The soul of Mahatma

Very few, truly, know this man. But this man needs no introduction. A simple line sketch of his side profile is enough to evoke recognition from even children. There are numerous biographies, a truthful auto-biography, multiple movies, letters, articles, thesis,…and yet, very few, truly, know this man. 

In trying to search for myself, I stumbled upon Gandhi, again.

Gandhi has always been with me – within and without. There was a time during my adolescence, when I (to say, hated him will be too harsh) disliked him for the meek manner in which Independence was won and yet, in an effort to emulate him(and thereby dissolve the aura around him), turned vegetarian. My experiment with truth lasted for over 12 years, in trying conditions. With age and maturity, my dislike for Gandhi dissolved and realization came about that there was no better way to fight a powerful enemy; ironically, my experiment ended, as the need to emulate him with this motive, had also ended. Without completely knowing Gandhi, I started understanding him and admiring him. Earlier, as a boy-orator, I used to speak, ferociously, on stage, that we needed a leader like Netaji and all our problems would be solved. Looking back, I find this thought to be naive. Without knowing why, I started believing that Gandhi was the most relevant leader for India, and the 20th Century world.

After many aborted half-hearted attempts, I finally read Gandhi’s ‘Experiments with Truth‘. Oh man! No book has moved me so much. He was narrating, not a thrilling tale of adventure, not even the tale of the independence movement, but only simple truths. Truths, they are. There is some mysterious air about this book, I know not whether the credit belongs to Gandhi or his trusted Secretary and translator, Mahadev Desai, that make every word ring true. I could trust the truth of what he wrote more than what I, myself, write. That, I think, is what makes this a special experience. Gandhi was walking on a tight-rope. A little stumble, and he would have come across as a bombastic spiritual guru when he talks about his religious beliefs, as a third-rate romance writer when he writes about his carnal desires, as a real ‘quack’ when he writes about medicine and as a scheming politician when he talks about the way his political thoughts evolved. None of this has happenned; Gandhi, for all the faults that he lays bare, emerges stronger through this book. If, over eighty years after he wrote this, I feel, I know this man more than I know myself, what would have been the impact Gandhi had on his contemporaries?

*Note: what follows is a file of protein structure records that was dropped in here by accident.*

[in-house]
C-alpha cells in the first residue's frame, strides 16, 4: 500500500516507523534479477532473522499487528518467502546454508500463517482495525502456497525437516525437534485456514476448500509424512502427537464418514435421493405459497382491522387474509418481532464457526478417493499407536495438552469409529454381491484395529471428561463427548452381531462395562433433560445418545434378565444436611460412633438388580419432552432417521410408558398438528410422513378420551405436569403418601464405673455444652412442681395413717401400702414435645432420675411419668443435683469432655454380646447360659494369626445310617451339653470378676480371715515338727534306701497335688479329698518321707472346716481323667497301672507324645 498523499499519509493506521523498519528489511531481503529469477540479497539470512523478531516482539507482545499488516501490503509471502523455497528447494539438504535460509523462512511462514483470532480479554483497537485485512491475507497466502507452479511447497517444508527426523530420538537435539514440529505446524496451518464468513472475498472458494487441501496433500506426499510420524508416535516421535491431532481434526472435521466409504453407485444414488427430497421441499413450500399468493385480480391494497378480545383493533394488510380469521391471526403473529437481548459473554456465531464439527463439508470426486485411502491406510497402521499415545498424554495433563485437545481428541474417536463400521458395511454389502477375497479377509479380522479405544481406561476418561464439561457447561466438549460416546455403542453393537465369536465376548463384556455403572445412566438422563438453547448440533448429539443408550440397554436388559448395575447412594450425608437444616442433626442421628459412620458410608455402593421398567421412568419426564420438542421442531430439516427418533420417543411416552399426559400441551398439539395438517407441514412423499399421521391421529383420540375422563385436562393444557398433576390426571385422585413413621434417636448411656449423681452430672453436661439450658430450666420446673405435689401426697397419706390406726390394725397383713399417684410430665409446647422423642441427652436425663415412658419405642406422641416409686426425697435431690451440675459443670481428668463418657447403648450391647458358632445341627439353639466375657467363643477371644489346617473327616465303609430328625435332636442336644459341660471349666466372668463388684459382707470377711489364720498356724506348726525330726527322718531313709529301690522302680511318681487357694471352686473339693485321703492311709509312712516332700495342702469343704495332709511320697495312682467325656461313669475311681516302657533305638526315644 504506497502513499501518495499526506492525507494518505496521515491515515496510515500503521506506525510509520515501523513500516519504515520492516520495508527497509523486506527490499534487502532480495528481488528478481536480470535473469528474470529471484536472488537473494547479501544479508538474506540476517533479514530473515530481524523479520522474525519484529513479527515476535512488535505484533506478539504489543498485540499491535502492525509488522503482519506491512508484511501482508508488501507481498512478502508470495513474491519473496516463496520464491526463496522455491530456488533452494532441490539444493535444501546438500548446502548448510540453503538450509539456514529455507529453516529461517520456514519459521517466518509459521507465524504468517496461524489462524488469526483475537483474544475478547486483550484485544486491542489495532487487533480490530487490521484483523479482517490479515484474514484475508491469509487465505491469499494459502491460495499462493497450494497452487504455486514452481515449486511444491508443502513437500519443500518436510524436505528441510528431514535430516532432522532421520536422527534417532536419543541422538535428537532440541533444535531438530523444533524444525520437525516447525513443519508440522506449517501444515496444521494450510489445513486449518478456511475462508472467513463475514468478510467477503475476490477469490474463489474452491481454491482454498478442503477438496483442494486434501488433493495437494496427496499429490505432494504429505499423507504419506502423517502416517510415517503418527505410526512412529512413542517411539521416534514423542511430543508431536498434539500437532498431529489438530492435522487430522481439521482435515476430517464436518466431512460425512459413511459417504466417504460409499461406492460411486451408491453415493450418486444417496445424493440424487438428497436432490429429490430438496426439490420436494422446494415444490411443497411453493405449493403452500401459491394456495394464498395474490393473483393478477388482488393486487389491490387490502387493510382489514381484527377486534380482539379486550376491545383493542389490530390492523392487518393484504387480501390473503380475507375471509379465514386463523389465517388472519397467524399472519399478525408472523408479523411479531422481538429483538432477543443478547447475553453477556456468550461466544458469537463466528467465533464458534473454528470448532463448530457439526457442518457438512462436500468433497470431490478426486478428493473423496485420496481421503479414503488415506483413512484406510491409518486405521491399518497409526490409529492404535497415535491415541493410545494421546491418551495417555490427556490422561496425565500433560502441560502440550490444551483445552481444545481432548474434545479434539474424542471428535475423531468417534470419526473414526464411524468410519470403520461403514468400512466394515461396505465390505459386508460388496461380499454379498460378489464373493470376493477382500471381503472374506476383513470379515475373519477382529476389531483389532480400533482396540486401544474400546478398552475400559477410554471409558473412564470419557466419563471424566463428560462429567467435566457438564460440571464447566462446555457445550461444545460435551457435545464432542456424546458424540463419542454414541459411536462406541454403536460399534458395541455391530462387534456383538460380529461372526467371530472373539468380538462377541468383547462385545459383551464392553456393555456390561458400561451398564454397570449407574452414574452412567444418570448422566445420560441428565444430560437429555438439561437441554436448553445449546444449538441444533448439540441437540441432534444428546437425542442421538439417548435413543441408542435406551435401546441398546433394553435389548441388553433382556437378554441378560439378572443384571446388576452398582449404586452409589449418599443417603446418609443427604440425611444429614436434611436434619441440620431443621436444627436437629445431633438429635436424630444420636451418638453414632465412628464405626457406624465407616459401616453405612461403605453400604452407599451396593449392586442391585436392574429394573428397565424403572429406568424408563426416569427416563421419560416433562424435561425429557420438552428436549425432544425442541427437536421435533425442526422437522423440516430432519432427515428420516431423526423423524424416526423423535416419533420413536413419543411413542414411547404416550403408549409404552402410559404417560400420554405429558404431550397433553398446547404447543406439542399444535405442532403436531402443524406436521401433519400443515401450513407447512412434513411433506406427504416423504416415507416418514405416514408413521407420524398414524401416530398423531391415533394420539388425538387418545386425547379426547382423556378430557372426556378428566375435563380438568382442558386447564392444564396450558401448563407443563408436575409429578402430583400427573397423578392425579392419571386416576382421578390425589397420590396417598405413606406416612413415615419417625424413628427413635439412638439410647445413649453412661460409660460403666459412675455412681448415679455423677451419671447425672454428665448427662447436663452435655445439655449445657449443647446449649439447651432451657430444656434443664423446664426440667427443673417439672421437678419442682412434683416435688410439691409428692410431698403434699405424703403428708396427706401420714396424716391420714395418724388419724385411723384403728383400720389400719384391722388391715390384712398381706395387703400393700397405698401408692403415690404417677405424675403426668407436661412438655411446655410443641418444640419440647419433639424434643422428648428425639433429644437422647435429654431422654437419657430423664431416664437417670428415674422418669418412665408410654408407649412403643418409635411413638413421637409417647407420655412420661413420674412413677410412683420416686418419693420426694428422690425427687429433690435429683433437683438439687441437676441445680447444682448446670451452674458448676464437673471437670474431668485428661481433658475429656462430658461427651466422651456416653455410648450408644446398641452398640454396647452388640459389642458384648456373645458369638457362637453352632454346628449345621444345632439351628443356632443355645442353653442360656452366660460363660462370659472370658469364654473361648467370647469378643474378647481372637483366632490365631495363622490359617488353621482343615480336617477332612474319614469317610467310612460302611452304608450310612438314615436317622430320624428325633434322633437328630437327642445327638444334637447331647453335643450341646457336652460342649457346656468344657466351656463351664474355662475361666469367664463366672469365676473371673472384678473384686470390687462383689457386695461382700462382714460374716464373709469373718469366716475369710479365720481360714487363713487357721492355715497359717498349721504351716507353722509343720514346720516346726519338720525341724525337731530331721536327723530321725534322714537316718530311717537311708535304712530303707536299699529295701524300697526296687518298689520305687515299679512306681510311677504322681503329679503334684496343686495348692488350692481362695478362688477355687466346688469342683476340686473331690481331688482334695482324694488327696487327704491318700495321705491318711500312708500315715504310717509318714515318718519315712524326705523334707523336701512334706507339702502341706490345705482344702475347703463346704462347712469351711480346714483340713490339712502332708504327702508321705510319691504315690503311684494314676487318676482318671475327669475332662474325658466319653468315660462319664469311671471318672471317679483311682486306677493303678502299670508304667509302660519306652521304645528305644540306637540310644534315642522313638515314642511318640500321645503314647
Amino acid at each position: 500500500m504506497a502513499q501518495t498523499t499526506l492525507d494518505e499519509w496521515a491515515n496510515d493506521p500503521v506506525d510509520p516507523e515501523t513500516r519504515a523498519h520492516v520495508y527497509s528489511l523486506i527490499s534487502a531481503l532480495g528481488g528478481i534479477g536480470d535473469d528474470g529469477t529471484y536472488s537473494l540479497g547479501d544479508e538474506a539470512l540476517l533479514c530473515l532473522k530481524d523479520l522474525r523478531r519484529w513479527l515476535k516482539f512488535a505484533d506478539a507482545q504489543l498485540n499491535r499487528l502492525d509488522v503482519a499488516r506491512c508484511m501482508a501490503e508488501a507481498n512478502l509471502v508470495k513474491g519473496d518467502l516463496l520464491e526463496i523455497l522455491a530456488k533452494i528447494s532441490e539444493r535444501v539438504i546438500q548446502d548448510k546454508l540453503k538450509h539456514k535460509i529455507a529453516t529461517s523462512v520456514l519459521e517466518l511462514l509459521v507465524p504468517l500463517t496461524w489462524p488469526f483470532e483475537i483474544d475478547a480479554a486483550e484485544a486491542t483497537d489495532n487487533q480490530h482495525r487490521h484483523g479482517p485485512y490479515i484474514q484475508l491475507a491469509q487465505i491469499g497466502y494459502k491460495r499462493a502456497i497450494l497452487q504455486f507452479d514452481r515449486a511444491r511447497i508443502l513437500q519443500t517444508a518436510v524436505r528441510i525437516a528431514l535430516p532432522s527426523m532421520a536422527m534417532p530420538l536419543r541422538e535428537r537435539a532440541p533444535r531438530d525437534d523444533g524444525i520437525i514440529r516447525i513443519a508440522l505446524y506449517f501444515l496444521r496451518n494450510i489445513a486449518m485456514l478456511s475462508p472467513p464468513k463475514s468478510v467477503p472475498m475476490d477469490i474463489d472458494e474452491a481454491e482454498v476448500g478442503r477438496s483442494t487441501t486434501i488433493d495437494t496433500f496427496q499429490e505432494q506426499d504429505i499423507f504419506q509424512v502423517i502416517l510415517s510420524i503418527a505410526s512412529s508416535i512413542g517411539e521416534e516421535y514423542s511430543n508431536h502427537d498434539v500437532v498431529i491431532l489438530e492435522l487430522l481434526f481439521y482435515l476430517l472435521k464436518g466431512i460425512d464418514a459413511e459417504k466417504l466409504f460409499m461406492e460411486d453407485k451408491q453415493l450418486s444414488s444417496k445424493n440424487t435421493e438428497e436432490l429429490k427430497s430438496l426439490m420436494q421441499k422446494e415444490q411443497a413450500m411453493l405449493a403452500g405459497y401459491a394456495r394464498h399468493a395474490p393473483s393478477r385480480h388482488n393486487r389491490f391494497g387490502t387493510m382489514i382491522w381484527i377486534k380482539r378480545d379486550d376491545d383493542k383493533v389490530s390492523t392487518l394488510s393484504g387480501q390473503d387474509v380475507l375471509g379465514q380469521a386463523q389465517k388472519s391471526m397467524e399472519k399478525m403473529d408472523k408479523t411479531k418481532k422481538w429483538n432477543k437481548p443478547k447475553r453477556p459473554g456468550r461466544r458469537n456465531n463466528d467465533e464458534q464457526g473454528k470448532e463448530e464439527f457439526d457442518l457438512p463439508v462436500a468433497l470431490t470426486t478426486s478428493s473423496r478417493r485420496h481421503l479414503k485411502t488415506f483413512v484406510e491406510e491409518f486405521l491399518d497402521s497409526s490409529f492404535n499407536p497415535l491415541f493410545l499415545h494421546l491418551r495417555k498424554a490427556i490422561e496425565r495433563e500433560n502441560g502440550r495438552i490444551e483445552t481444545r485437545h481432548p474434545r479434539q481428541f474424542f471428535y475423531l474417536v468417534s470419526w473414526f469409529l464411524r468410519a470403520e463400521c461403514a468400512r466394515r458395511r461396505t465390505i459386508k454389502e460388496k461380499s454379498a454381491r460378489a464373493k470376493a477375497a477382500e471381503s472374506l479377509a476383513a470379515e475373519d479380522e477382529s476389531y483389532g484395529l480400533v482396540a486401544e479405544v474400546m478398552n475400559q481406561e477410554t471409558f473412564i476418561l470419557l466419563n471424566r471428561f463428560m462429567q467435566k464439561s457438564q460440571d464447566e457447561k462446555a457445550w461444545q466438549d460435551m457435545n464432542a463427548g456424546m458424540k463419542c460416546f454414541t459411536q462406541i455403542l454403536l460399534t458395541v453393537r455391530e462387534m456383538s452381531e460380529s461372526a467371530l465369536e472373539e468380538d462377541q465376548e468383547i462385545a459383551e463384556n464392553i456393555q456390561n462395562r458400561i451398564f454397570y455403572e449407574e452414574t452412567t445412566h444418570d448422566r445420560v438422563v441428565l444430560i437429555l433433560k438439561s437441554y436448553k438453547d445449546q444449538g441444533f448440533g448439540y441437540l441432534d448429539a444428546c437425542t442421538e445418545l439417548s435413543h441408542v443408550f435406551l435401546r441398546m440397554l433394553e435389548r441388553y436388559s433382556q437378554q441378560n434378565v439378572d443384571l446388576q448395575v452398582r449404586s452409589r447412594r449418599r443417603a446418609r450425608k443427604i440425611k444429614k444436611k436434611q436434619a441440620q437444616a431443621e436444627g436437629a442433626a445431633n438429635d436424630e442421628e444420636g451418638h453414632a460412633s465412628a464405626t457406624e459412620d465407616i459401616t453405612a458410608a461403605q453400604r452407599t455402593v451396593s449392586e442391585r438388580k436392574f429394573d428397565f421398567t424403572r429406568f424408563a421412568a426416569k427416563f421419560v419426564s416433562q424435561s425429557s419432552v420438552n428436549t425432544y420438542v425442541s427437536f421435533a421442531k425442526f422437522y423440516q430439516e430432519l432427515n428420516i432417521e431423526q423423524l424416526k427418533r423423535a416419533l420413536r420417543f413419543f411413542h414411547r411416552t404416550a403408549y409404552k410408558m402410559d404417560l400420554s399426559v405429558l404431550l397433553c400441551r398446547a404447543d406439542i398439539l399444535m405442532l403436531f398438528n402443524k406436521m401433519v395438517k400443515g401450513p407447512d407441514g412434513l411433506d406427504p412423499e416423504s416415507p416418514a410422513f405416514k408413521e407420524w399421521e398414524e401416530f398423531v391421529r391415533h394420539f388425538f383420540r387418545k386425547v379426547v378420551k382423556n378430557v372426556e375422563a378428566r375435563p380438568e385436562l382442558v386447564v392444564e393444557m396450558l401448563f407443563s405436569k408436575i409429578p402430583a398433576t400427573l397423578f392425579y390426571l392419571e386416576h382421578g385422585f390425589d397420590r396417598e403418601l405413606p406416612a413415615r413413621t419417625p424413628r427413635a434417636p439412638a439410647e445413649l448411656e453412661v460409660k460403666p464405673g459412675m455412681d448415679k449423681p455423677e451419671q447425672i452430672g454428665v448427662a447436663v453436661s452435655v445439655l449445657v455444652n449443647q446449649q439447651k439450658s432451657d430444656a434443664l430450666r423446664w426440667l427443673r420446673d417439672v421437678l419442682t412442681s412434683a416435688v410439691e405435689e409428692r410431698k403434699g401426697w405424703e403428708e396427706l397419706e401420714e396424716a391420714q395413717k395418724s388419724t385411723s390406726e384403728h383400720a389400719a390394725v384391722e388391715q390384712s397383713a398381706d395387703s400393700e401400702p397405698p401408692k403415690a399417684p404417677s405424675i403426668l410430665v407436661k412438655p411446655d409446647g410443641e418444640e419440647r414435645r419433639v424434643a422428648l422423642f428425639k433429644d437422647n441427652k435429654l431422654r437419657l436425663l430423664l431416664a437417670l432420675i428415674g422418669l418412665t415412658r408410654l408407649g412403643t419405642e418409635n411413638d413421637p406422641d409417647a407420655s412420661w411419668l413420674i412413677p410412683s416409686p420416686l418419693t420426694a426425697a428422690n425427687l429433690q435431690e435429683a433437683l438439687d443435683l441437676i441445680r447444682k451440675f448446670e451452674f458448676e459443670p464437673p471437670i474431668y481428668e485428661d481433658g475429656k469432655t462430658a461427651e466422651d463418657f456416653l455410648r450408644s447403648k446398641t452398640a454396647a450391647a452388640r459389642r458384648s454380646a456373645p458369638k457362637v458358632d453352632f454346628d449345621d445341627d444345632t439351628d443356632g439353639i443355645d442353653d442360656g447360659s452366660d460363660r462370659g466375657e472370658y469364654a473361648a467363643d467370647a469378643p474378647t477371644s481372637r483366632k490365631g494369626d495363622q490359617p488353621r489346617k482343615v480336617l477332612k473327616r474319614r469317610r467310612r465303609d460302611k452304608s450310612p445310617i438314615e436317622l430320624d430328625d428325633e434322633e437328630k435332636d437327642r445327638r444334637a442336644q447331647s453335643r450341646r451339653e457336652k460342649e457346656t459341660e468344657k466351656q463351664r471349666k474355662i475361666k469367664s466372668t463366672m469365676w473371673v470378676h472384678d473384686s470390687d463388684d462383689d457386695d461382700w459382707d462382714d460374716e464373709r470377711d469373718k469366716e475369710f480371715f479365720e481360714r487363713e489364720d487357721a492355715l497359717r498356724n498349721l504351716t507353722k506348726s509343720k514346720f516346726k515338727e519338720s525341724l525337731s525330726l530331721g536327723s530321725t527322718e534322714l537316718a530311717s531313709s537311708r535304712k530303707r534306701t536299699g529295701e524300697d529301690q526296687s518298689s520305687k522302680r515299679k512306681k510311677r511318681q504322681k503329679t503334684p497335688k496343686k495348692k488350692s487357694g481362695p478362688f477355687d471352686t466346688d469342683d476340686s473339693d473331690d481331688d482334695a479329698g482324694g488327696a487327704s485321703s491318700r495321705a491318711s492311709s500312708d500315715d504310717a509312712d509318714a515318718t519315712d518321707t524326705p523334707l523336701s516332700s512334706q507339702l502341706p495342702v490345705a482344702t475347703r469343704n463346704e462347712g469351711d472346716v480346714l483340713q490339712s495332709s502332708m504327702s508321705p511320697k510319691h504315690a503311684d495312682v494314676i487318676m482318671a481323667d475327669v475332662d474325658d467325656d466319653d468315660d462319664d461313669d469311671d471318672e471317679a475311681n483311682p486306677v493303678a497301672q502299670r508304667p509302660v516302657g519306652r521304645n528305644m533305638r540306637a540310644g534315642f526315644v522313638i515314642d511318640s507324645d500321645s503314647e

There is no single truth. Each man has to seek his own truth. And, when a man, believes he has found his truth, there is no stopping him – he becomes a leader; millions are willing to follow him even if  they disagree with that truth. I disagree with a lot, if not most, of what Gandhi says in Experiments with Truth and elsewhere. 

  • I can only gasp at his firm religious belief. To paraphrase Gandhi’s words uttered elsewhere, God and religion would have been nice ideas.